The world of deep-frying in the western world is dominated by specialist stainless steel deep-fryers where food is typically added into oil before being fished out using a frying basket. You’d rarely ever see people deep frying the old fashion way, with a pot of oil over a stove, though you do occasionally see people swear by their deep fried chicken in enamel cast-iron pots, but usually over an induction cooker. In Japan however, it’s still very common to find food deep fried in a pot of oil over a gas fire stove. This is especially so in higher end restaurants that pride themselves on perfectly fried food. Your typical high end tempura establishment will usually feature a large copper pot over a gas fire, with fried food being fished out skillfully using a pair of chopsticks. Excess batter is fished out using a sieve and you’ll see no thermometer in sight.
They train to judge the temperature of the oil through the size of the bubbles that erupt from the batter and how vigorously it fries. To them, nothing can beat the temperature control of a gas fire. This also explains why most of them use pure copper pots. Second only to silver in thermal conductivity, copper is one of the best materials to give you perfect temperature control over your deep frying. While I do disagree with quite a few of these traditional approaches (using a thermometer is a no brainer to me), I’ve always had an appreciation for old cooking equipment and today, I wanted to explore the pot that used to be the gold standard when it came to frying tempura and how that has changed over time. But first, let’s take a look at various kinds of cooking materials and metals.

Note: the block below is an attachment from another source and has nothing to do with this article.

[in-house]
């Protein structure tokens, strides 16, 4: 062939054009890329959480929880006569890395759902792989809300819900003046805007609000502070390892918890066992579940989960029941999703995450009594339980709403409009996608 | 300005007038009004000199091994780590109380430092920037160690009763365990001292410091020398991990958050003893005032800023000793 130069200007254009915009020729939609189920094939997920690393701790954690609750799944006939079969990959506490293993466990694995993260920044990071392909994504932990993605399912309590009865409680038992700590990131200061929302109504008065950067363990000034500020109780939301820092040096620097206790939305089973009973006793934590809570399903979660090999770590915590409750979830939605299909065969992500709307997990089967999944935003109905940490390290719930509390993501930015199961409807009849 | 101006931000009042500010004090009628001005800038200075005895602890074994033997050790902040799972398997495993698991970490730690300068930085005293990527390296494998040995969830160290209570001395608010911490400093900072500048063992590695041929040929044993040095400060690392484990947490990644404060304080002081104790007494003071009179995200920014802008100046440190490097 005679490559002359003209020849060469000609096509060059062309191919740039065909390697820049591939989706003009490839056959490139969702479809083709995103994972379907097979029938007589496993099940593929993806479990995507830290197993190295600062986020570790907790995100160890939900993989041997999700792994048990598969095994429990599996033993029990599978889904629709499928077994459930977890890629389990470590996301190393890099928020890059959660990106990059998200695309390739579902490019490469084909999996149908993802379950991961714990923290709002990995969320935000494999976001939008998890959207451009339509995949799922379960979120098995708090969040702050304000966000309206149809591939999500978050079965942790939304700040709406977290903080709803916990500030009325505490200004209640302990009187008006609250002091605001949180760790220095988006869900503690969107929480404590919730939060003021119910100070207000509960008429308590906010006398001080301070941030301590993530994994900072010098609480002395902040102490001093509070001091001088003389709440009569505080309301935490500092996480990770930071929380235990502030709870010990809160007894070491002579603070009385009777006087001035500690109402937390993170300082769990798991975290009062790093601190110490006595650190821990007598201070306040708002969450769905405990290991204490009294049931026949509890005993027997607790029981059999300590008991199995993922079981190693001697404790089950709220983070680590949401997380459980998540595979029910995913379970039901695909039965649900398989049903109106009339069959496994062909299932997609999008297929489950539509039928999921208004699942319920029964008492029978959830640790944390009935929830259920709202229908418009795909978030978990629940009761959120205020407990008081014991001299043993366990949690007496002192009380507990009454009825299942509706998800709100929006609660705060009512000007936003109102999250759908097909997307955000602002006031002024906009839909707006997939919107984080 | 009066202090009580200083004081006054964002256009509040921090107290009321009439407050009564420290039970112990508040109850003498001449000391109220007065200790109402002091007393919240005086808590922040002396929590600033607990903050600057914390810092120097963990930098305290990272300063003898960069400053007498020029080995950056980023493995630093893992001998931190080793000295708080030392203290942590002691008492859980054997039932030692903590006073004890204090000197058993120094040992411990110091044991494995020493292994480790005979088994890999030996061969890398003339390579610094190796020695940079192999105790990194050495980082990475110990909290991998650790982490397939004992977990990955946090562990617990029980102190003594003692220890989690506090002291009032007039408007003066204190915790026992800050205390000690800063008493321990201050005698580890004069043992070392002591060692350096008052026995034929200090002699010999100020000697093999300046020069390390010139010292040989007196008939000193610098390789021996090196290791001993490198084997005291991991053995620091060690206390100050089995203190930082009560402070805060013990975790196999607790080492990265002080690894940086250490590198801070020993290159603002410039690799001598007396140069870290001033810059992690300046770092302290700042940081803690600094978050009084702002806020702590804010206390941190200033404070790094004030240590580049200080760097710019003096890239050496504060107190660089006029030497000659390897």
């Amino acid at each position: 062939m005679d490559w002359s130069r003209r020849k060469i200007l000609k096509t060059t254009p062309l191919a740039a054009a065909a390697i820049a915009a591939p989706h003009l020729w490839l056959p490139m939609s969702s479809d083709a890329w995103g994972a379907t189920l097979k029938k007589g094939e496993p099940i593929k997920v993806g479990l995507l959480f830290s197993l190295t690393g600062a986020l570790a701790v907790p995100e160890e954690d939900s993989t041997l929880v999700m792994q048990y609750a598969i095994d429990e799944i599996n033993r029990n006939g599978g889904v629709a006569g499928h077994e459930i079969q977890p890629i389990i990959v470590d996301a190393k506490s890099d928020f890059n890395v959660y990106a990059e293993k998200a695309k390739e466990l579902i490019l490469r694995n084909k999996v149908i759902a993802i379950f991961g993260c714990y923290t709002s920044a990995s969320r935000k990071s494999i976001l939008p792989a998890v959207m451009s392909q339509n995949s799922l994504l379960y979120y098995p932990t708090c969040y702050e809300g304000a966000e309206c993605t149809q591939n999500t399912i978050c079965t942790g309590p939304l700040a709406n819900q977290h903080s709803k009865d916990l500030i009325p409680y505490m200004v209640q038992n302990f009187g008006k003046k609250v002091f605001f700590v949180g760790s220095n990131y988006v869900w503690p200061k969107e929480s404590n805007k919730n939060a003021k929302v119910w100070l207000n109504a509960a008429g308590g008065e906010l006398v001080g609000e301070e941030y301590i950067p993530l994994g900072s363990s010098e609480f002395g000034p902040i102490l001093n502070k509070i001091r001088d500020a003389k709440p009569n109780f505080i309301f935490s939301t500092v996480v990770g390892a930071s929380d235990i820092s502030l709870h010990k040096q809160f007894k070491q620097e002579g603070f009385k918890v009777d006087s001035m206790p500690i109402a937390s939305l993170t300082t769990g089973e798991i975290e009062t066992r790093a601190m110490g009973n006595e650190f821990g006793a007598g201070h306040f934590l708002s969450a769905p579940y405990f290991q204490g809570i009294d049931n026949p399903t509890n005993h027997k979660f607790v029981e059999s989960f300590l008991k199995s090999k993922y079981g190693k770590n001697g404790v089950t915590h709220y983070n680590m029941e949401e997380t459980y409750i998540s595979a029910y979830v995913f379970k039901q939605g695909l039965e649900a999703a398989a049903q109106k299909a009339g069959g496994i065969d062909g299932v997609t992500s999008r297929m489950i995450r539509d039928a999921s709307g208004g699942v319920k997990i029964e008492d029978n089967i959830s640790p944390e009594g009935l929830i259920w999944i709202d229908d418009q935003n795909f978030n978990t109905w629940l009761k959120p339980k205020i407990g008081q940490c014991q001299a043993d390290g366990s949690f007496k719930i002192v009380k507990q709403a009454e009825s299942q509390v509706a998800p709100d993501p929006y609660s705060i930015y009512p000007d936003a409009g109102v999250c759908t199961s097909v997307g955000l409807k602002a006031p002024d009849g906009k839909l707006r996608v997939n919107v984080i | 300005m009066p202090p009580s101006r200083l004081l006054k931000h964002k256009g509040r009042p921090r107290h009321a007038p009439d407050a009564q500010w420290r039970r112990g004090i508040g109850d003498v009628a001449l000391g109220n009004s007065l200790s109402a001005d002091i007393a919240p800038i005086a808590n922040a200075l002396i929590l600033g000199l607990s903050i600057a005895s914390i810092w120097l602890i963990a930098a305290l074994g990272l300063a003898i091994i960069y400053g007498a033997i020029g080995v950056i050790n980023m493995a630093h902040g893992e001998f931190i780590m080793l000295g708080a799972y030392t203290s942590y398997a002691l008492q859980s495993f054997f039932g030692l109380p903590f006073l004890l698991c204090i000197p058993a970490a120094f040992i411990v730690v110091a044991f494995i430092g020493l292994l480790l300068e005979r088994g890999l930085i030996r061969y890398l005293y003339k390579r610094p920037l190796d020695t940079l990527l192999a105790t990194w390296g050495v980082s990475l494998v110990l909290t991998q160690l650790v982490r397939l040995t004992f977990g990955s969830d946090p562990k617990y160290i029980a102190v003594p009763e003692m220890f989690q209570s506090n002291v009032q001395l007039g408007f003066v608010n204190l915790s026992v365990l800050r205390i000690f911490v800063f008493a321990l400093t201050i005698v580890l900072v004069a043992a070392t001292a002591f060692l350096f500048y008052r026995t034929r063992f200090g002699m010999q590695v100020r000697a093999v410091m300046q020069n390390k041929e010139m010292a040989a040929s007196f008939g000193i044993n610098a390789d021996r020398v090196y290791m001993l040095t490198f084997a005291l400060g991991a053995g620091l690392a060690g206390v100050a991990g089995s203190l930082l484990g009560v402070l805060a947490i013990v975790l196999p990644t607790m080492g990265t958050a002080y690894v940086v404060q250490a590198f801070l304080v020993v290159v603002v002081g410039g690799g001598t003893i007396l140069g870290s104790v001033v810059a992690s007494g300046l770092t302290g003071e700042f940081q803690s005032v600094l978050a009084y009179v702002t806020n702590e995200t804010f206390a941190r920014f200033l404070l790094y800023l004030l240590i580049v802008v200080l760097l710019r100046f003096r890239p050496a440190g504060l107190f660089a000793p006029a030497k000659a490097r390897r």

When it comes to the most famous materials used to make cookware, you’ve always got the same kinds that come up over and over again: cast iron, copper, stainless steel, aluminium and carbon steel. Each one has its own pros and cons when it comes to cooking. You’ve got the die hard cast-iron fan base that swear by its durability, heat retention and the ability to add serious colour to any sear, with the downsides being its hefty weight and tendency to rust if not seasoned appropriately. You also have the traditionalists who swear by the superior thermal conductivity of copper, allowing for optimal temperature control and even heating, thus allowing it to become the metal of choice for the most prestigious french kitchens. The downsides here were the low melting point of their tin lining which required them to be relined as the tin wore off. Keeping a low profile, you’ve got carbon steel, used in the same way as cast-iron but mainly in restaurants and without the cult following, and of course, you have the everyday casual home cook looking for durable, cheap, light and good cookware, which is where stainless steel, aluminium and non-stick come in. But even in the world of cookware you have people constantly innovating and tweaking, from the massive following of american all clad which proponents claim to be superior to copper, to custom made solid silver cookware which cost a fortune.
In this site, I’ve written extensively on deep frying, from the science of frying tempura to low temperature tonkatsu frying. Throughout all this reading and experimenting, I kept hearing about this mythical tempura pot that none could compare against in terms of deep frying. It was even more highly regarded and coveted compared to pure copper tempura pots (純銅天ぷら鍋). When I first found one, my eyes almost fell out of my head when I saw the price- 300,000 yen. Its shiny golden colour accompanied by the kanji ‘金’ for gold in the label made me think this was some kind of gold plated tempura pot. Upon further research, it turns out that it wasn’t gold plated but was made from gunmetal (砲金), a gold coloured alloy of copper. As I delved deeper, I learned that gunmetal used to be the go to material for tempura frying pots many years ago in Japan. From what I gathered, this was wayyyy back when gunmetal was still used to make guns (hence the name) but as the material used to make guns shifted away from gunmetal, the supply of gunmetal dried up and the companies that manufacture it have all but wound up. In a way this was similar to natural Japanese sharpening stones in that most of the mines have closed and the only stock available to buy now are what remains in the warehouses. Mirroring that, the current gunmetal tempura pots that are available to be purchased currently are the remaining stock left in warehouses unless you’re lucky to buy one from the secondhand auction market. This lead to several questions that I’ll try to answer here: